Tick-Borne Diseases

From a 2014 lecture by Dr William Lockwood (ID):
The most common:  RMSF and Lyme disease (most likely to be on the Boards).  But there are others!
ETIOLOGIC AGENTS:
Rickettsia:  RMSF, Ehrlichia, Anaplasma, others.
Borellia:  Lyme, relapsing fever, Stari.
Babesia:  B. microti
Bacteria:  F. tularensis, B. quintana
Viral:  tick-borne encephalitis (3 types in Europe), Powassan virus, Colorado tick fever
Chemical:  tick paralysis
RMSF:
– Rickettsia rickettsii
– central-south US – OK, MO, NC, SC, AR
– causes a vasculitis
– young males most often
– incubation: 2-14 days
Symptoms:
   – Early symptoms:  fever, HA, myalgias, abd, N/V (latter two esp children)
   – Later symptoms:  petechial rash around day 3-5, 10% no rash; wrist, ankles, palms, soles
   – Late symptoms:  coma, seizures, gangrene of extremities
Diagnosis:
   – WBC variable, platelets typically low, LFTs typically elevated, CSF moderate pleocytosis
   – Best test:  skin biopsy of the rash lesions:  DFA, immunoenzyme  (biopsy doesn’t have to be a petechial lesion, but extremity best location)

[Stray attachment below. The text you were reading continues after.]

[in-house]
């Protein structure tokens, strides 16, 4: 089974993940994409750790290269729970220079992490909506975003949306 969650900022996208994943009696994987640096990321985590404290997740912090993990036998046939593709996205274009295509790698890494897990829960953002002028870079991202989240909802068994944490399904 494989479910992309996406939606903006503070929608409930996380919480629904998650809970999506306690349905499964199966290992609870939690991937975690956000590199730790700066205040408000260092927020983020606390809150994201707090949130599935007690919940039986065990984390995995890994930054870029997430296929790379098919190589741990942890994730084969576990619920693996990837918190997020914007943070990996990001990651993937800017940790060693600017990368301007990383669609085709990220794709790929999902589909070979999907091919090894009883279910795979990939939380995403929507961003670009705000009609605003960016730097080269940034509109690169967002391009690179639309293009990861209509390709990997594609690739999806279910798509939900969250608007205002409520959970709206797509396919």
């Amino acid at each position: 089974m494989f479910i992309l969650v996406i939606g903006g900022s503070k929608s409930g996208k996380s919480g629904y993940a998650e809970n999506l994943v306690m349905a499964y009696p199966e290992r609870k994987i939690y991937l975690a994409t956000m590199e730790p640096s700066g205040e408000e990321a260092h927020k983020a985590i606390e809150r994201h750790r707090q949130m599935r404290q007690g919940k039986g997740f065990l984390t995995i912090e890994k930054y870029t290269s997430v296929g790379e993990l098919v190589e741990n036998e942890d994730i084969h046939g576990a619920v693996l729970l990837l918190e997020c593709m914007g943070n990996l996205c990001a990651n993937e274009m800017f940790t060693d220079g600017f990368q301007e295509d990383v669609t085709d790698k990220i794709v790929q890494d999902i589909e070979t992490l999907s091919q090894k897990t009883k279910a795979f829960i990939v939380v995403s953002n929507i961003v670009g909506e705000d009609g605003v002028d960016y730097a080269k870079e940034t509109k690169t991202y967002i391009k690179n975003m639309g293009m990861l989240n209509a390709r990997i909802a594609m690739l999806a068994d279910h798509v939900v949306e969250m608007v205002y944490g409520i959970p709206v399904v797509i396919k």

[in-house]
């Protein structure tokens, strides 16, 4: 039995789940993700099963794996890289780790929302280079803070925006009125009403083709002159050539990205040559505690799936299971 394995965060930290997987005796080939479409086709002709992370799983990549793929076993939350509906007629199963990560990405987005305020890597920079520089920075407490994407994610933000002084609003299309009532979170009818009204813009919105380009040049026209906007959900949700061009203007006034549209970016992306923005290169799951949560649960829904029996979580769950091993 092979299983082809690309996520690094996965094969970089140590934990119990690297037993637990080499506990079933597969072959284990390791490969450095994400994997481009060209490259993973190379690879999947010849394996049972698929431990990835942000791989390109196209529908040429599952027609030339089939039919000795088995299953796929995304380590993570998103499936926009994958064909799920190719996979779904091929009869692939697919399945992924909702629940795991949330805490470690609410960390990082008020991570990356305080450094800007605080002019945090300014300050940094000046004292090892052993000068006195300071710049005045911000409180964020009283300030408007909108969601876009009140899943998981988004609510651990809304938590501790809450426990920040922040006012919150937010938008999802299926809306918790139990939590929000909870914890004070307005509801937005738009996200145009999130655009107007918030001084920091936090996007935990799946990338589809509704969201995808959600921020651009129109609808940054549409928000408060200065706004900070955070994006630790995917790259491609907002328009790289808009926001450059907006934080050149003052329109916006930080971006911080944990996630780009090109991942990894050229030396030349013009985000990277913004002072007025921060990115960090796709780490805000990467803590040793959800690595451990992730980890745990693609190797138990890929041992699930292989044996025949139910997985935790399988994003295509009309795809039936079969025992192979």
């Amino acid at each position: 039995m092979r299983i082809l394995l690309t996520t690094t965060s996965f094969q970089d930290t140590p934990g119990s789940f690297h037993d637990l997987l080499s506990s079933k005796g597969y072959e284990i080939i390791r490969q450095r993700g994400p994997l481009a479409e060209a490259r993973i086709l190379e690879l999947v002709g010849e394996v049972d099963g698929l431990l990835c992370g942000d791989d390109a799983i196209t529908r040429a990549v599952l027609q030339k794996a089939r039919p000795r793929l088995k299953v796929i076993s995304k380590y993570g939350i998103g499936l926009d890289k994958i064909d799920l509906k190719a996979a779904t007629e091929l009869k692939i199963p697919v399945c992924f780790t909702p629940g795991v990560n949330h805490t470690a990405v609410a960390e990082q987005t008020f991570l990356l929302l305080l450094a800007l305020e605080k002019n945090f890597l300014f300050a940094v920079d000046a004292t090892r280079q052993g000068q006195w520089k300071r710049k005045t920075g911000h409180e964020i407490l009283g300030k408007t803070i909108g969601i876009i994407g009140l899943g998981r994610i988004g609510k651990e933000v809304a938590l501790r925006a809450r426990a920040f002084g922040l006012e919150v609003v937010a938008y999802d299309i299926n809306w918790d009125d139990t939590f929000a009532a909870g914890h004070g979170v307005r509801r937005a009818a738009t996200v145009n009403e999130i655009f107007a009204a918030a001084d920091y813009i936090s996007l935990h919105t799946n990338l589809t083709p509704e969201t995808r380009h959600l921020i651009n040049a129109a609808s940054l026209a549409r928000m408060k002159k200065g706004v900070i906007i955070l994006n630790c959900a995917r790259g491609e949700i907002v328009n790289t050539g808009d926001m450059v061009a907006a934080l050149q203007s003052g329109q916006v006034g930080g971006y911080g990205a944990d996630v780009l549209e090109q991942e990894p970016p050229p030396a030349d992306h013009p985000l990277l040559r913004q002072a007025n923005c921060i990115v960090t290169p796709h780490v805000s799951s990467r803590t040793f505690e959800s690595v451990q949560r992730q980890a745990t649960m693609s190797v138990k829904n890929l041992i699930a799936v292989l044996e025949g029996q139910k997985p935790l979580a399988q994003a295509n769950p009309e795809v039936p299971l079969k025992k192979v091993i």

– Serology is often positive too late!
Treatment:
   –  Doxycycline 100mg PO q 12h
   –  This is the ONE time to use doxycycline in children!
   –  In pregnancy, use chloramphenicol (if you can find it).
Other rickettsial diseases:
Rash (plus fever, HA) – Mediterranean spotted fever
or
Eschar (plus fever, HA) – African tick bite fever
Tx for all:  doxycycline as above.
TICK BORNE RELAPSING FEVER:
– Borrelia species
– Biphasic symptoms:  fever x 1-3 days, then okay for 4-14 days, then fever.
– occasional neuro sxs
– Dx:  thick/thin smears, PCR; antibody testing not helpful.
– Tx:  tetracycline/doxycycline, or erythro/PCN
TICK BORNE ENCEPHALITIS
– Europe only
– Incubation 7-14 days
– Biphasic illness
– fever, HA, malaise
– encephalitis, paralysis
– 8-10% mortality, only supportive care available
POWASSAN VIRUS
– NE, N central US, Canada, Russia
– Dx PCR, Ab testing
– no tx, no vaccine
EHRLICHIA AND ANAPLASMA
– infects monocytes (Anaplasma infects granulocytes)
– mid-Atlantic states through OK area
– Sxs:  fever, HA, myalgias, rash in only 30% for Ehrlichia, 1% for anaplasma (“Rocky Mountain spotless fever”)
– Dx – PCR, serology
– Tx – amox in children, tetracycline
TICK PARALYSIS (looks a lot like G-B syndrome!)
– reaction to chemical in tick saliva
– weakness, fatigue
– ascending paralysis in 1-2 days, no fever, normal sensorium
– usually normal WBC, normal CSF
– Tx is removal of tick, symptoms self-limited
COLORADO TICK FEVER
– from 4K – 10K feet elevation
– spring to summer
– fever, HA, myalgias, conjunctivitis
– mildly low WBC, platelets
– Dx serology
– Tx none, self-limited up to 6 weeks.
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